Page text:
I experienced something like this when I wrote fanfic for The Mummy/The Mummy Returns. I introduced a bad-guy character with no idea who he really was, just started writing him by the seat of my pants. As time went on, he became the brother of a minor character in the first film. Except he looked nothing like the guy - I'd already described him as tall and blond, while the movie character was short and dark. But as it turned out, one of my characters had to bluff about having met the movie character, and when she blurted out "Why, you look just like him!", she was busted, the bad guy was pissed, and here comes the climax of the story. So it worked out great. :-)

I buy your theory on Owen keeping Luke's name, BTW. Makes sense to me.
agnes_bean From: agnes_bean Date: November 30th, 2005 08:42 pm (UTC) (Link)
Very interesting and very true post.

I’m reminded of Douglas Adam’s introduction to The Ultimate Hitchhiker’s Guide to the Galaxy, where he explains that he had no real concept of where he was going with the later books, and when things fit together nicely he was just as surprised as the readers. Which I think is a great thing for him to admit, but it also doesn’t change the fact that once you read the later books, what they illuminate about previous events hold true, even when we know that wasn’t why the early books were written the way they were.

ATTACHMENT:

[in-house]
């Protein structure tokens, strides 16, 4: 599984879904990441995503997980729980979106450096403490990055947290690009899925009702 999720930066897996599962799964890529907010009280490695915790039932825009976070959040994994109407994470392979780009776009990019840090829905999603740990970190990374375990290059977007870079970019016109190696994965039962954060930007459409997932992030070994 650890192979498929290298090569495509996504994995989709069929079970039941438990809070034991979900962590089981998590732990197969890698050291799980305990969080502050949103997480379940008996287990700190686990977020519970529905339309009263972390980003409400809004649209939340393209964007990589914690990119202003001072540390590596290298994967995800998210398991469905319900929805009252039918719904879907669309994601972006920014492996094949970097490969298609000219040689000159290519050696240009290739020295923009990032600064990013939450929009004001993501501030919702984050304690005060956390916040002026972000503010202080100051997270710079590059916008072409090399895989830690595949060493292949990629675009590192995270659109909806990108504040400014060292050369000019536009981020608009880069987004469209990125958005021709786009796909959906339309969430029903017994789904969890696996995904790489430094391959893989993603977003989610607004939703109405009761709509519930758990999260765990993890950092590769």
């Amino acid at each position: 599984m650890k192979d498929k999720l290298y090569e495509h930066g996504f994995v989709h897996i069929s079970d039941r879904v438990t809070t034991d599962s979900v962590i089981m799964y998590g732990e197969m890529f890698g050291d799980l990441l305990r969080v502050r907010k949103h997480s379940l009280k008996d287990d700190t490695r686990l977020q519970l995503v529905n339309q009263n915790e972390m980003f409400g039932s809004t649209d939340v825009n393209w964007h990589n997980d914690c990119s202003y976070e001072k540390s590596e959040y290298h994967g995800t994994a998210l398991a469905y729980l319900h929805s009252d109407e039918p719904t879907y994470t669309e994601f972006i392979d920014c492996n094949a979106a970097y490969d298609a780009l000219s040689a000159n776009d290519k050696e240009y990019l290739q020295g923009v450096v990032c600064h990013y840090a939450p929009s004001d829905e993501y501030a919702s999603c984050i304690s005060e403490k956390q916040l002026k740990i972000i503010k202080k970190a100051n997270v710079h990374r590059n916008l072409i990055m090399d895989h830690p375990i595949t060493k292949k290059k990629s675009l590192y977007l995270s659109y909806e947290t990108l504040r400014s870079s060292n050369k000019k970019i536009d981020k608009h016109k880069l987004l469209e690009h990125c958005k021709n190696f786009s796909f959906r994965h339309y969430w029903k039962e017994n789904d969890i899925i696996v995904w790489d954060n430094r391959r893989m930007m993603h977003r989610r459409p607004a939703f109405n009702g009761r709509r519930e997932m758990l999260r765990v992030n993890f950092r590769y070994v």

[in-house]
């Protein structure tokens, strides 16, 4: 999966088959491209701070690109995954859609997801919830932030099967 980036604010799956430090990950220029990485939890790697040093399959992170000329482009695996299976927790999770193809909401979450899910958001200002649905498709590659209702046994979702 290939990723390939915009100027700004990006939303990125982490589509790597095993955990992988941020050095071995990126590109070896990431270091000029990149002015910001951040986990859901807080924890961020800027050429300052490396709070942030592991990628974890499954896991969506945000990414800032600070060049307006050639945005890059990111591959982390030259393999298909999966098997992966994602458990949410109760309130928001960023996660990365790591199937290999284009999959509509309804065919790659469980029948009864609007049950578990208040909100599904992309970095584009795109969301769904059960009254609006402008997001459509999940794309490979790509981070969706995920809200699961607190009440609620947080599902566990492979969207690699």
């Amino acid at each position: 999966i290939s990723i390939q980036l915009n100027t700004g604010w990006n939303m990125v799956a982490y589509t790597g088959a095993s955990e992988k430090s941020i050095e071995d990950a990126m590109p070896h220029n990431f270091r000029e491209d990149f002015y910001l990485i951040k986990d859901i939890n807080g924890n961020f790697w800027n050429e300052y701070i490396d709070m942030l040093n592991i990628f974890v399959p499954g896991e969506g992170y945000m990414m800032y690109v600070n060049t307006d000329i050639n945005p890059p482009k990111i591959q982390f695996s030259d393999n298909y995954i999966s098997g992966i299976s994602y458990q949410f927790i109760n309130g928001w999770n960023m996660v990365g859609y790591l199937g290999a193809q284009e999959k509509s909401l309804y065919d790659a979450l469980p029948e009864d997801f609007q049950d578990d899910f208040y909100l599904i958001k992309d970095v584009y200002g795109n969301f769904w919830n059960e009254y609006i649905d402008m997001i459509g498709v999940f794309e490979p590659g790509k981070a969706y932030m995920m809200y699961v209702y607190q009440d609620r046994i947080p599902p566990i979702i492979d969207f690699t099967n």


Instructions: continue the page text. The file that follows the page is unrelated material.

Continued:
sparkly_stuff From: sparkly_stuff Date: December 1st, 2005 01:12 am (UTC) (Link)
Those things always seem to be left lying around. You can chalk them up to goofs or lazy writing, or you can come up with elaborate explanations, but either way, they don't change what we've learned about the underlying facts of the case.

So true! Thank you for writing this; I wish everyone could understand that.

I'm relieved to find that no one else knows why Sirius slashed the fat lady's portrait...I always thought it was just me and I had just missed some small detail. And I agree with you that it doesn't make much sense for Luke to have kept his name, but I think maybe it was necessary to write it that way to keep things from getting too complicated for the audience to keep up with.
story645 From: story645 Date: December 1st, 2005 03:38 am (UTC) (Link)
*bows* and fangirls. too tired for anything coherant
hymnia From: hymnia Date: December 4th, 2005 06:48 pm (UTC) (Link)
Very good point. The inability of some HP fans to "read backward" is what inspired me to drag out this quote from C. S. Lewis's That Hideous Strength recently:

"I suppose there are two views about everything," said Mark.

"Eh? Two views? There are a dozen views about everything until you know the answer. Then there's never more than one."
From: _kneebiter Date: December 7th, 2005 04:46 am (UTC) (Link)
Maybe on Tatooine it's just the convention to name any sailor's son (so to speak) "Skywalker"? There is a busy port, and not a classy one. Stands to reason there would be a lot of kids like that.
fernwithy From: fernwithy Date: December 7th, 2005 06:04 am (UTC) (Link)
Hey, that makes lots of sense!